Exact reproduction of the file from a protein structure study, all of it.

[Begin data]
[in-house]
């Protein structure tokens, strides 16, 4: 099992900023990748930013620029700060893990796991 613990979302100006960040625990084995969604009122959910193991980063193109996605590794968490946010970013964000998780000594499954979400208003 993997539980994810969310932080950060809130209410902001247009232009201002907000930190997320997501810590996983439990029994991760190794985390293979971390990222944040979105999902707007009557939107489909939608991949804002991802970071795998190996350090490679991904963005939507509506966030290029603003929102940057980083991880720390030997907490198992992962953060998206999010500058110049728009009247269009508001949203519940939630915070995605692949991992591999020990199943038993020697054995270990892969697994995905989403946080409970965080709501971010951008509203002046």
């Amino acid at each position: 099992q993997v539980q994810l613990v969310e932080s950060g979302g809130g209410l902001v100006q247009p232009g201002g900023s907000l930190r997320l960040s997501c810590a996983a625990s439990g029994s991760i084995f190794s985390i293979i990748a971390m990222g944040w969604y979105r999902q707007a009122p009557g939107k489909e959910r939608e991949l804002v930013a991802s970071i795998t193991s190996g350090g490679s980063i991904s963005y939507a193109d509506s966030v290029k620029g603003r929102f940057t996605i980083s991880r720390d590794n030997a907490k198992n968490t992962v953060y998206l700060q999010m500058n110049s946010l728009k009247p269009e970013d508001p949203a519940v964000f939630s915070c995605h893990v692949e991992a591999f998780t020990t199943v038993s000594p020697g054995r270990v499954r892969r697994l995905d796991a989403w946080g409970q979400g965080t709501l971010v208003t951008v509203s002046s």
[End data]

[in-house]
């Protein structure tokens, strides 16, 4: 099992900023990748930013620029700060893990796991 613990979302100006960040625990084995969604009122959910193991980063193109996605590794968490946010970013964000998780000594499954979400208003 993997539980994810969310932080950060809130209410902001247009232009201002907000930190997320997501810590996983439990029994991760190794985390293979971390990222944040979105999902707007009557939107489909939608991949804002991802970071795998190996350090490679991904963005939507509506966030290029603003929102940057980083991880720390030997907490198992992962953060998206999010500058110049728009009247269009508001949203519940939630915070995605692949991992591999020990199943038993020697054995270990892969697994995905989403946080409970965080709501971010951008509203002046």
């Amino acid at each position: 099992q993997v539980q994810l613990v969310e932080s950060g979302g809130g209410l902001v100006q247009p232009g201002g900023s907000l930190r997320l960040s997501c810590a996983a625990s439990g029994s991760i084995f190794s985390i293979i990748a971390m990222g944040w969604y979105r999902q707007a009122p009557g939107k489909e959910r939608e991949l804002v930013a991802s970071i795998t193991s190996g350090g490679s980063i991904s963005y939507a193109d509506s966030v290029k620029g603003r929102f940057t996605i980083s991880r720390d590794n030997a907490k198992n968490t992962v953060y998206l700060q999010m500058n110049s946010l728009k009247p269009e970013d508001p949203a519940v964000f939630s915070c995605h893990v692949e991992a591999f998780t020990t199943v038993s000594p020697g054995r270990v499954r892969r697994l995905d796991a989403w946080g409970q979400g965080t709501l971010v208003t951008v509203s002046s």